L A W – E U R O P E
Tafhim Radita Ali
First coined in 2010, the “burqa ban” came into existence when France banned all face-coverings and veils in public places. Though challenged, it was ultimately upheld for purposes of ‘integration and national security’.
Since then, the ban has swept across other European countries, with the most recent addition being in Switzerland. Ironically, just one day before International Women’s Day, Switzerland joined select countries around the world in infringing on the rights of Muslim women to wear what they want in public.
According to a BBC report, 51.2% Swiss voters voted in favour of the ban in a referendum held on 7 March. This narrowly outnumbered the 48.8% that opposed. The referendum, first proposed by the right-wing Swiss People’s Party (SVP) bans all face-coverings in public places. Their argument is that it is meant to ‘stop extremism’ as the face-covering is “a symbol for this extreme, political Islam which has become increasingly prominent in Europe”.
And yet, just 5% Swiss population is actually Muslim with only around 30 people wearing the niqab in all of Switzerland’s population of 8.6 million, according to a study done by the University of Lucerne.
The burqa, a ‘symbol of extremism’, is worn by virtually no-one in Switzerland.
While debate surrounds whether or not the “burqa ban” is Islamophobic or not, the main concern here is that, once again, a minority is being suppressed by the majority. No matter how hard Muslim women fought to stop the ban, their small population was reliant on support from men and non-Muslims. Even now, the minority of Muslim women in Europe have no true voice when it comes to law-makers and voters making decisions that directly affect them.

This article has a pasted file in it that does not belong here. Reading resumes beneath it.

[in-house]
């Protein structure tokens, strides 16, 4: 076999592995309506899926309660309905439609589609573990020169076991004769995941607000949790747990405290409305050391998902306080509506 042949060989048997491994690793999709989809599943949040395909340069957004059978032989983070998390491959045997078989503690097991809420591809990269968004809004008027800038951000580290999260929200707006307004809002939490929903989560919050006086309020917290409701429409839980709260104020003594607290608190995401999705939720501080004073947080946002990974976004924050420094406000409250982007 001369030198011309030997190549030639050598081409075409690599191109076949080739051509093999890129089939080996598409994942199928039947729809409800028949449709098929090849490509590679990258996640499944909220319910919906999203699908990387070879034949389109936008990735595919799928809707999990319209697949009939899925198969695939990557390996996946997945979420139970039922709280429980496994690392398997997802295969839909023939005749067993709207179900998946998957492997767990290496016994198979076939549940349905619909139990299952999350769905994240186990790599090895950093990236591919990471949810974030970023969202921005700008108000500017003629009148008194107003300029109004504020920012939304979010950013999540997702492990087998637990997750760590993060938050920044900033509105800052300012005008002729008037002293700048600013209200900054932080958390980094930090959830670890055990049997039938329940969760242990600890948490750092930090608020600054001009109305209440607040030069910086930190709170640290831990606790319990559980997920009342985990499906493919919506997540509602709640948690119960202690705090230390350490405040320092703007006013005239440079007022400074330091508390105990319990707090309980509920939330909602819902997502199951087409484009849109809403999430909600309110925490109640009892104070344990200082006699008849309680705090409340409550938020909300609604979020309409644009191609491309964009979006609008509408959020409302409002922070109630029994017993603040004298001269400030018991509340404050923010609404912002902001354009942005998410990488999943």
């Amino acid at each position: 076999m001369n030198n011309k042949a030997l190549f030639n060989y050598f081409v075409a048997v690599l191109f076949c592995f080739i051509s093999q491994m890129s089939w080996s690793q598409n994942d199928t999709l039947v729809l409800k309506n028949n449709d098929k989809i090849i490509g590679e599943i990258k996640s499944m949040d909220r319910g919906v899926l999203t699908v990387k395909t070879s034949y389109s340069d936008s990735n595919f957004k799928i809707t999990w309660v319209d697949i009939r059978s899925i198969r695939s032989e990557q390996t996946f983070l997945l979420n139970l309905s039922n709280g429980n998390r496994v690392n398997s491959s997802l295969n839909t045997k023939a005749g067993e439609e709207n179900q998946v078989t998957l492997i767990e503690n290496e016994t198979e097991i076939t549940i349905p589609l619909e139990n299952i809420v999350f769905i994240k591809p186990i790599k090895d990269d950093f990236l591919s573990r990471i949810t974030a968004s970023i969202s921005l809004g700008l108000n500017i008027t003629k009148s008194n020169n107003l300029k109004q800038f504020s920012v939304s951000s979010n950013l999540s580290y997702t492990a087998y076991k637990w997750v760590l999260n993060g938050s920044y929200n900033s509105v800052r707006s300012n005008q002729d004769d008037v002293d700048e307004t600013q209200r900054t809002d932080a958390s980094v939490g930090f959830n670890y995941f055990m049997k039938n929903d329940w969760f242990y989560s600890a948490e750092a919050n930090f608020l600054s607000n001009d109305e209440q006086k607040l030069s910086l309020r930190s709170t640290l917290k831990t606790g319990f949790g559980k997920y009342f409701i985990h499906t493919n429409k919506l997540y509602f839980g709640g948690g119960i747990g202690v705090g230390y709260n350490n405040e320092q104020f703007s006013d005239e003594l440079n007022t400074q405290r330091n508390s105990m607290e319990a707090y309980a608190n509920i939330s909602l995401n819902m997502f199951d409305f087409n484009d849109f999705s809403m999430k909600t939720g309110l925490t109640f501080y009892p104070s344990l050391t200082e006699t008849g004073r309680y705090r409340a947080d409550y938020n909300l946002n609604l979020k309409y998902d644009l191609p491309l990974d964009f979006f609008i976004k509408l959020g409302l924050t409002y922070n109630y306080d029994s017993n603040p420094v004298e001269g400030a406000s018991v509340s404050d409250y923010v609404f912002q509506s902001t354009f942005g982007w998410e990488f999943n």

But many would cry out that Muslim women who wear burqas and niqabs are forced to do so and are not able to fight for their own rights. The ban, while potentially Islamophobic, could serve as a means to emancipate these Muslim women.
And indeed, the primary argument for the burqa ban is that it is specifically designed to liberate Muslim women from oppressive clothing. In many countries, where misogyny is still prevalent, women are forced to cover themselves or they are otherwise seen as immodest. These countries, most of them in the Muslim-majority Middle East and none of them in Europe, use the burqa as a way to shame women into submission. For this reason, the burqa, to some, is a symbol of an oppressive, patriarchal society, where men continue to tell women how to dress.
The ‘burqa ban’, on the other hand, allows for liberal and educated people to tell women how to dress.
In both cases, the result is almost the same: women being denied the freedom to choose their own clothing.
Interestingly enough, these oppressed women who need liberation are the ones who, dressed in their niqabs and face-veils, are out on the streets of their European countries and protesting the ban.